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Harvey moves on, leaving U.S. transportation network with formidable challenges
There are countless unforgettable images capturing Hurricane Harvey's destructive path across Houston, the Texas Gulf Coast, and Louisiana. But for folks who ship and move stuff for a living, and who face the daunting prospect of returning a key part of the U.S. economy to working order, two are particularly poignant.
One was a photo of a stretch of I-10 in Texas that was transformed into a raging sea by days of record rainfall. The other was a deserted, flooded-out road near a spaghetti bowl of highway in Houston where all that was visible was a mostly submerged tractor-trailer. Both were stark reminders to those who manage the nation's supply chain of what lies ahead as months, if not years, of rebuilding get underway.
After regaining strength for the past 24 hours over the warm waters of the Gulf of Mexico, Harvey made landfall again yesterday morning east of Houston, sparing the nation's fourth most populous city further misery after dumping an almost biblical 52 inches of rain in some areas in just the past five days. Instead, Harvey turned towards Louisiana, but not before effectively drowning Port Arthur, Texas, home to the nation's largest oil refinery, on its way to swamping Baton Rouge and New Orleans, among other Louisiana cities.
Little has changed at this point in the transport ecosystem. The Port of Houston, as well as the city's two major airports, George Bush Intercontinental and William P. Hobby, remains closed until further notice. Omaha-based rail giant Union Pacific Corp., whose network feeds into the affected areas, continues to suspend service from Brownsville, Texas to Lake Charles, La. Most areas of east of downtown Houston are still inaccessible, UP said. The railroad has begun inspecting most of its infrastructure in Houston and west of the city, using helicopters and drones to view the damage in areas where there is no road access.
Rival BNSF Railway, which also serves the region, said Tuesday that it continues to suspend all Houston originating and destination traffic, as well as all traffic scheduled to route through Houston. BNSF's Houston-area rail yards and facilities, such as those that house intermodal and automotive operations, remain closed until further notice, the Fort Worth, Texas-based railroad said. "Given the size and scope of the flooding, normal train flows in the area are not likely to resume for an extended period," and customers should expect continued delays, BNSF said.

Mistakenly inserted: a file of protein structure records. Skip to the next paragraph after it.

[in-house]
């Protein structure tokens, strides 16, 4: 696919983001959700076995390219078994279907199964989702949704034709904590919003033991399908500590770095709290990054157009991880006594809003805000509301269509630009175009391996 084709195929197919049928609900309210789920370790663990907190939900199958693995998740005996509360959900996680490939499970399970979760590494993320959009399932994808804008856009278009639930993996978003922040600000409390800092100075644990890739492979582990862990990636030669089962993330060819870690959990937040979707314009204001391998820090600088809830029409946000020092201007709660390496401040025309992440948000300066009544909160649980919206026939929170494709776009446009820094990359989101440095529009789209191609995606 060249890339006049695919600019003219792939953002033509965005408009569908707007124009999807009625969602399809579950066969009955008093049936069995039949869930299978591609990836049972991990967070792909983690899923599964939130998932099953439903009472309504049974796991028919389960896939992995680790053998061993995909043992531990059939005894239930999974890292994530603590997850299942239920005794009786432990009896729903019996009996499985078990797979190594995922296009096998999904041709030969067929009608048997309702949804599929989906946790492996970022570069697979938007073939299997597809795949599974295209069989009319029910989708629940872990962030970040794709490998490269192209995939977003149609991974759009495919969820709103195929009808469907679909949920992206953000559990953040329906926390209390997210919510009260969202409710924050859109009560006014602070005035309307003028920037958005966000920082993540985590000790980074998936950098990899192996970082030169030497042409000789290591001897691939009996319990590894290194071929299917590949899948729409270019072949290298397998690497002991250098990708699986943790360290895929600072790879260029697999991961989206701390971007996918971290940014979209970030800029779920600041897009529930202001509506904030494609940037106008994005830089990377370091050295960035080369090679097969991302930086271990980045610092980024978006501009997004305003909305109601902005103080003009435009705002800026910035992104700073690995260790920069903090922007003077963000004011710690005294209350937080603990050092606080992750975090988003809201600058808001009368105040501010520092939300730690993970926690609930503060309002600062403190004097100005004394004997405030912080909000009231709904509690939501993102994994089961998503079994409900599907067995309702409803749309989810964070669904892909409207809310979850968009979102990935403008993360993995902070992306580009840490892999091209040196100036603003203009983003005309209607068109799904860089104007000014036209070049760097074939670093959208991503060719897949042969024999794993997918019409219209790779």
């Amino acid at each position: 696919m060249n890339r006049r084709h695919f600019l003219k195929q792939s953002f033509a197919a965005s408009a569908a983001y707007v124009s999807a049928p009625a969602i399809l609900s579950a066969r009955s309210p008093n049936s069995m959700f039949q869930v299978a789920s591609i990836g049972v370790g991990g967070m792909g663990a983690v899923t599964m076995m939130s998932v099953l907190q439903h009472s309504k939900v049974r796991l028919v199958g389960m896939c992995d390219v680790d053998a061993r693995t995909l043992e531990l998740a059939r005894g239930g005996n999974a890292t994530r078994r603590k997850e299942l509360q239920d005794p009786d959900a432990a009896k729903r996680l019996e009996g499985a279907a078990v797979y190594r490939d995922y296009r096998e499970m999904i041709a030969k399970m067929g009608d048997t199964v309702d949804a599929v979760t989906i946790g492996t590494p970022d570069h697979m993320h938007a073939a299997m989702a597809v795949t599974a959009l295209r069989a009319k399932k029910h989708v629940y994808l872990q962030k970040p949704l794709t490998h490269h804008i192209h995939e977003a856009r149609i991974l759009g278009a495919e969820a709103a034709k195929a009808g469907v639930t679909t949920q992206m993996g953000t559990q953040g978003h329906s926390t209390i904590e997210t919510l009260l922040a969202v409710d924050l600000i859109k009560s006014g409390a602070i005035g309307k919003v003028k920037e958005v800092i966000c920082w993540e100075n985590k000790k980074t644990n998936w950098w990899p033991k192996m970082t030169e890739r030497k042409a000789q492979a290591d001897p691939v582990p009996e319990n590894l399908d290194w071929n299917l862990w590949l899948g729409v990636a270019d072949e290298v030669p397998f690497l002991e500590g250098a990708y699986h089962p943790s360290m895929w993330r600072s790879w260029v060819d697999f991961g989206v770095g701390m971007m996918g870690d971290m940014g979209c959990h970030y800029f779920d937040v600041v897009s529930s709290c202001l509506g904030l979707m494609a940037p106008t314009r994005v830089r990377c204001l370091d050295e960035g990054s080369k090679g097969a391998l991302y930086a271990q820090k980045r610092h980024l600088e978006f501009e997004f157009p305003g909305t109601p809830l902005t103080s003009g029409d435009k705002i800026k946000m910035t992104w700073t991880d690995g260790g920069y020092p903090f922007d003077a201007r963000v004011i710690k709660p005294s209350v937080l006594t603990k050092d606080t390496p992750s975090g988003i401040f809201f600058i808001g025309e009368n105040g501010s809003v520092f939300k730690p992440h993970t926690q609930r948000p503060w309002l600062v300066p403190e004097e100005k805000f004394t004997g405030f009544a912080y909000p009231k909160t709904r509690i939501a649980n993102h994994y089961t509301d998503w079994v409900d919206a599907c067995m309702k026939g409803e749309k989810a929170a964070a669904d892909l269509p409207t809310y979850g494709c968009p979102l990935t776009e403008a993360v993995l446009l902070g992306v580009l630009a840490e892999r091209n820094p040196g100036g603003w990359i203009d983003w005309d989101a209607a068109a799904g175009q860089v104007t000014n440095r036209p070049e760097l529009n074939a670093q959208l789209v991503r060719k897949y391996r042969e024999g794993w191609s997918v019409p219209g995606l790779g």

UPS Inc., the nation's largest transportation company, said that 574 zip codes in Texas and four in Louisiana are experiencing some level of service disruption. "There continue to be many locations where no pickup and deliveries are being made," the company said in an online service alert.
Companies shipping into the Houston area will experience extensive delays, though operations have resumed in Austin, Atlanta-based UPS said. UPS advised shippers to contact their customers prior to shipping to see if their locations have been impacted by the flooding. Rival FedEx Corp., based in Memphis, said it continues to monitor the situation but provided no details on service issues.
Not surprisingly, trucking networks are likely to find themselves out of balance once the region's highways, state, and local roads become sufficiently passable for the rigs to roll. Truckload carriers chasing so-called FEMA Freight, shipments of emergency supplies that are priced at a premium, will descend on south Texas, siphoning off capacity from elsewhere and raising spot, or noncontract rates, in the region and, for the short term, nationwide. Commercial truckload shipments bound for Houston or for south Texas may be delayed or re-routed due to a compromised infrastructure, creating a ripple effect as markets like Dallas, San Antonio, and Austin become de facto staging points and themselves become congested.
Less-than-truckload (LTL) carriers may face added pressure because they operate costly and complex hub-and-spoke type networks, part of which have been idled for days.
Re-balancing the typical LTL network will likely be expensive in terms of additional manpower needed to get loads back on their way, as well as the costs of possibly relocating personnel, cleaning up terminals, and paying freight claims.
C. Thomas Barnes, president of Chicago-based logistics technology provider project44 and a veteran of more than 20 years in the LTL, truckload, and third party logistics (3PL) segments, estimated that it will cost LTL carriers in aggregate, as much as $250 million to restore their networks to pre-Harvey conditions.
What's more, LTL rates are considered "static" in that they don't change frequently and become embedded in a shipper's or 3PL partners' transportation management systems (TMS). Attempts by LTL carriers to boost rates to offset rapidly escalating and extraordinary costs would require shippers or 3PL's to spend hours manually loading carrier rate information into a TMS, Barnes said. This becomes problematic when natural disasters create major imbalances in LTL carrier networks, he said.
According to consultancy FTR, Harvey will "strongly affect" more than 7 percent of U.S. trucking, with about 10 percent of all trucking operations affected during the first week of operation. A portion of the country's trucking network will be impaired for as long as two weeks, FTR said. After a month, about 2 percent of the national network and one-quarter of the regional system—skewed heavily towards the Gulf—will be impacted. Regional services will absorb most of the dislocation, FTR said.
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